Should symbolism be taken much more seriously, or am I nuts?

Reply Fri 9 Dec, 2005 07:38 am
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Reply Fri 9 Dec, 2005 07:47 am
When I first looked at this, the things that sprang to mind were (not necceserily in this order):

Nazi Germany

Gothic Horror Films

Christian Religion

Rugby (don't ask)

Knights of Olde

Castles I have visited in Britain

After staring for a while, I saw a narrow, tower-like building with a cone shaped roof standing with a wall running behind it, two mountains in the distance, and all reflected below in a lake of water.

On the whole I'd say the symbol makes me feel nervous.
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Reply Wed 14 Dec, 2005 03:51 am
Reply Wed 14 Dec, 2005 03:53 am
managed to grab it at last.
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Reply Tue 31 Jan, 2012 05:49 pm
I realize I may be resurecting an old thread, but...

Has anyone watched The Da Vinci Code? "scotoma" is when the mind chooses to see what it wants to see. Coincidences appear to be more than what they are, yet they may/may not be a bigger pattern that any one person (or world) can understand or see. Humans are very limited creatures who are easily swayed and mislead. Two chipped teeth are nothing, but how many others gained chipped teeth on that same night? Did this act prevent your mate from getting hit by a car or some other disaster? Was he saved from seeing something horrific, or did it alter his life in a safe way? We will never know, but it may have been something.
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Reply Tue 31 Jan, 2012 06:13 pm
If you meet a lady wearing a crucifix you should not take any chances on whether it is just a fad or means something more symbolic.
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Reply Wed 1 Feb, 2012 08:07 pm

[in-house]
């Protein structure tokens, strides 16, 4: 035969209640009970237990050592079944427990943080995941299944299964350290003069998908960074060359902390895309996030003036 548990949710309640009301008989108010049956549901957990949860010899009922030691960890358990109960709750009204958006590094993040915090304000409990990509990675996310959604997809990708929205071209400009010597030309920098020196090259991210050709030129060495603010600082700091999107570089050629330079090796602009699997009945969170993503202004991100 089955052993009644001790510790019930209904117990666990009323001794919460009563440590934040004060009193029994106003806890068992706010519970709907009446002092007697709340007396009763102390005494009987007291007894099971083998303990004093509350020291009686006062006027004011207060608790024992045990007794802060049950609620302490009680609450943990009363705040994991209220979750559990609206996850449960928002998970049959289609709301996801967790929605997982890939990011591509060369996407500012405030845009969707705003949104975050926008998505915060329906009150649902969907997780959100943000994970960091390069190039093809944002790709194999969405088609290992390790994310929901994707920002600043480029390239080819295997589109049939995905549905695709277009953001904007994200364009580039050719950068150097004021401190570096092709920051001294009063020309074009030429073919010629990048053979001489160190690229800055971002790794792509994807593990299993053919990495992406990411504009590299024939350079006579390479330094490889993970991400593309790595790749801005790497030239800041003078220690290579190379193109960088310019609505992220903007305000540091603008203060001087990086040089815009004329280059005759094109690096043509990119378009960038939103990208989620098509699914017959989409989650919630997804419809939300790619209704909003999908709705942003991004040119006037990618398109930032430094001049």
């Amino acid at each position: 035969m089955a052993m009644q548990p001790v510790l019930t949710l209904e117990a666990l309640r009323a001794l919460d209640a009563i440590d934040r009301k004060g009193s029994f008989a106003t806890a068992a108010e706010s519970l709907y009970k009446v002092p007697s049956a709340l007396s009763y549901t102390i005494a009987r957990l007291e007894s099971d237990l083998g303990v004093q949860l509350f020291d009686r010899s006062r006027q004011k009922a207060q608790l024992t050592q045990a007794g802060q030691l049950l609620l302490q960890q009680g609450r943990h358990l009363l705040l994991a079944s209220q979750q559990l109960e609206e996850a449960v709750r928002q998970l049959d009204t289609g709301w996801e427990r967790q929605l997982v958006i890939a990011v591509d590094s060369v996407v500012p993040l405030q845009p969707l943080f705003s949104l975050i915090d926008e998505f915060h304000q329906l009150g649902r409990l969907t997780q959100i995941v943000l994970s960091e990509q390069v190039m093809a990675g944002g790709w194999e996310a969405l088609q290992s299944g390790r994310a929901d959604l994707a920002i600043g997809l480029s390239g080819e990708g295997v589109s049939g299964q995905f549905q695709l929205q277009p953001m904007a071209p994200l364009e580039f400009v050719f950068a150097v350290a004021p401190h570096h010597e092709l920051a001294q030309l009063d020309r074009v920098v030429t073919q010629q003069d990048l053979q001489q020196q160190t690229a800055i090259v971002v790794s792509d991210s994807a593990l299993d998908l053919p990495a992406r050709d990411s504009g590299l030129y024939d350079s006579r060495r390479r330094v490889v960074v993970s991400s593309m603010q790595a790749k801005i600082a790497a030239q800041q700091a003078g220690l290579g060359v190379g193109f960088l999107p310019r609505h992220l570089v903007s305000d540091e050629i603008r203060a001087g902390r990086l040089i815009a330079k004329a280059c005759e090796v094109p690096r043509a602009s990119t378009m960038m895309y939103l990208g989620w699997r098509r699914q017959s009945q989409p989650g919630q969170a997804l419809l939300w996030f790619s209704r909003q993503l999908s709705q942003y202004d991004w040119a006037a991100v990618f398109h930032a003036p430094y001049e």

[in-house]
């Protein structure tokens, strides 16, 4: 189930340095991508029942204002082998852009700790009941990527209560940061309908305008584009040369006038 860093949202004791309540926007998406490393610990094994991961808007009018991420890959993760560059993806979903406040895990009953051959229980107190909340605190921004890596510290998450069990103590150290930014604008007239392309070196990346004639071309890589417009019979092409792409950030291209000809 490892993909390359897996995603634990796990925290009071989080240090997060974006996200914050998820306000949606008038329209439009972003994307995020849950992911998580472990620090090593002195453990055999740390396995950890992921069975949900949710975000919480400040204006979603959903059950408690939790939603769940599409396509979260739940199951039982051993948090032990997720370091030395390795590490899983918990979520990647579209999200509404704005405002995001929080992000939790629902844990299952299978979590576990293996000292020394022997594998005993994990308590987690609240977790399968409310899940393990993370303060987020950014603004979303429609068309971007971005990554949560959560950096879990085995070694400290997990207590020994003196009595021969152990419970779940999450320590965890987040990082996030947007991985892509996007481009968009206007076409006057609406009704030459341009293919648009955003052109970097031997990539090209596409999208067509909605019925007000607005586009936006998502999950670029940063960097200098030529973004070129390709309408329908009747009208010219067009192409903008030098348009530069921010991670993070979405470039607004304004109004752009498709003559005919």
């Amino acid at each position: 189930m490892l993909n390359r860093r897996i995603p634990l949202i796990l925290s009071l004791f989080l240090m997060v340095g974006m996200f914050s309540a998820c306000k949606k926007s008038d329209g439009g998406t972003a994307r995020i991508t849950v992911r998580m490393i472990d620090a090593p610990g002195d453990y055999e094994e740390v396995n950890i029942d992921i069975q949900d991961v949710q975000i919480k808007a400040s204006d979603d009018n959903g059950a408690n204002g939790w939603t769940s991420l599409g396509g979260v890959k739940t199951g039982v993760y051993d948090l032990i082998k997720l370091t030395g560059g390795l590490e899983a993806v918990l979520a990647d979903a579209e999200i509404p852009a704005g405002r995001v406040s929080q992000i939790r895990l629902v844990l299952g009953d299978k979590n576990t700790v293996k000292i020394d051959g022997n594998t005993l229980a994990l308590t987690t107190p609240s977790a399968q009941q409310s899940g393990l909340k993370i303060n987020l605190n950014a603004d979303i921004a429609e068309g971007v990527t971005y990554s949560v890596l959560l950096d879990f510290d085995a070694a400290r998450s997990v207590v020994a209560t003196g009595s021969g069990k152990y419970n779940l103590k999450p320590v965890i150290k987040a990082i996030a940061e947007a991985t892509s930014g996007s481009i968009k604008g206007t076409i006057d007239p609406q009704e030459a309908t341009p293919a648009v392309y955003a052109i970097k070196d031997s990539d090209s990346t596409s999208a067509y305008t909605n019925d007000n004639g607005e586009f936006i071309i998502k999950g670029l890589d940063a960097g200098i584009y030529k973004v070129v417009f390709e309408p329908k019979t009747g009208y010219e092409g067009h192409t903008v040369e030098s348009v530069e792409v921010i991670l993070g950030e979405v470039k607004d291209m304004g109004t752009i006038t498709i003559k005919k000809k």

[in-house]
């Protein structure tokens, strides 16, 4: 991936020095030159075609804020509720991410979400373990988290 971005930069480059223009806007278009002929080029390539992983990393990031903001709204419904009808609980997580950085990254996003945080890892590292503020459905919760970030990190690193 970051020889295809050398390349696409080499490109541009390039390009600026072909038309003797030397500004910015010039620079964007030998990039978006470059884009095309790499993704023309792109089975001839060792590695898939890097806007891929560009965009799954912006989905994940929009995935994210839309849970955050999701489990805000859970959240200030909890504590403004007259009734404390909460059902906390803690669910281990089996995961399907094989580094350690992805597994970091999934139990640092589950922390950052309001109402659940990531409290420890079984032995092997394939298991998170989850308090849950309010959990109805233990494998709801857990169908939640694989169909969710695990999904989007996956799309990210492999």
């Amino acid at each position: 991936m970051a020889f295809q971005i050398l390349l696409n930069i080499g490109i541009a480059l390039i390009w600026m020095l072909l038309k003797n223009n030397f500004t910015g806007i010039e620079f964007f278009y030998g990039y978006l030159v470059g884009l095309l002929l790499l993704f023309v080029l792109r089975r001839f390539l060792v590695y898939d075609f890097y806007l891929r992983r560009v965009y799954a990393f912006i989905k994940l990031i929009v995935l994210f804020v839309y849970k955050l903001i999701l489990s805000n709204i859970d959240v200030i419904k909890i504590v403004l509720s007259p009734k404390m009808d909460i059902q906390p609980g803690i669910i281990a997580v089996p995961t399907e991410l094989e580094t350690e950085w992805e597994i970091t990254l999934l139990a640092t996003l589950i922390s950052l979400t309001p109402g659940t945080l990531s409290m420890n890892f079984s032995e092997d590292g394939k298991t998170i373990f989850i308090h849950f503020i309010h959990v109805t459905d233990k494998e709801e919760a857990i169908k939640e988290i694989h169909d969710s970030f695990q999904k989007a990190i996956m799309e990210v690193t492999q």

I think perhaps, that you are getting confused between symbolism, and karma...which are two separate things.

Symbolism represents 'something'. That something may be :
(a) an 'association' in your mind, or
(b) a representation (whether image, sound, or otherwise) of the way your mind works / moves as you think & live

Karma is a cause and effect paradigm. If you do an action, it causes reactions (whether internal, external, or both).

Symbolic associations in your mind have the power to move your mind, and the minds of others.

If you look into NLP, you'll find that you can 'change' the way your mind normally moves, by associating (let's say,) your emotions with an object (real or imagined - though imagined is easier) (the object is the 'symbol') and then manipulating the (image of the) object (symbol).

If you look into Yoga, and probably Tai Chi, you will find that their movement and stances (among other things) are symbolic of the internal movement of peoples spirit / lifeforce / chi etc.

Anecdotes, parables, sayings, analogies - all have elements of symbolism in them.

The problem as I see it with the OP, is that the literal symbolism of any particularly event/object/concept itself is about your internal journey. I could understand the discussion of particular symbols and ranges of symboles if it was studied as a degree...

...but even then - each 'symbol' is dependant upon your own unique associations (which makes discussion of them problematic), and your own internal movements of your mind - which is also unique, and usually unrecognisable to yourself without training yourself, and then the other person would need a similar grounding...and then the movements symbolised may not currently be within your habitual range (such is harder to grasp)...

...in other words - I would view symbolism (of specific events etc) more as a personal learning experience than as something to be often discussed, and certainly not in any depth or frequency with someone who is not aware of such or has no interest in such (ie it would be pointless)
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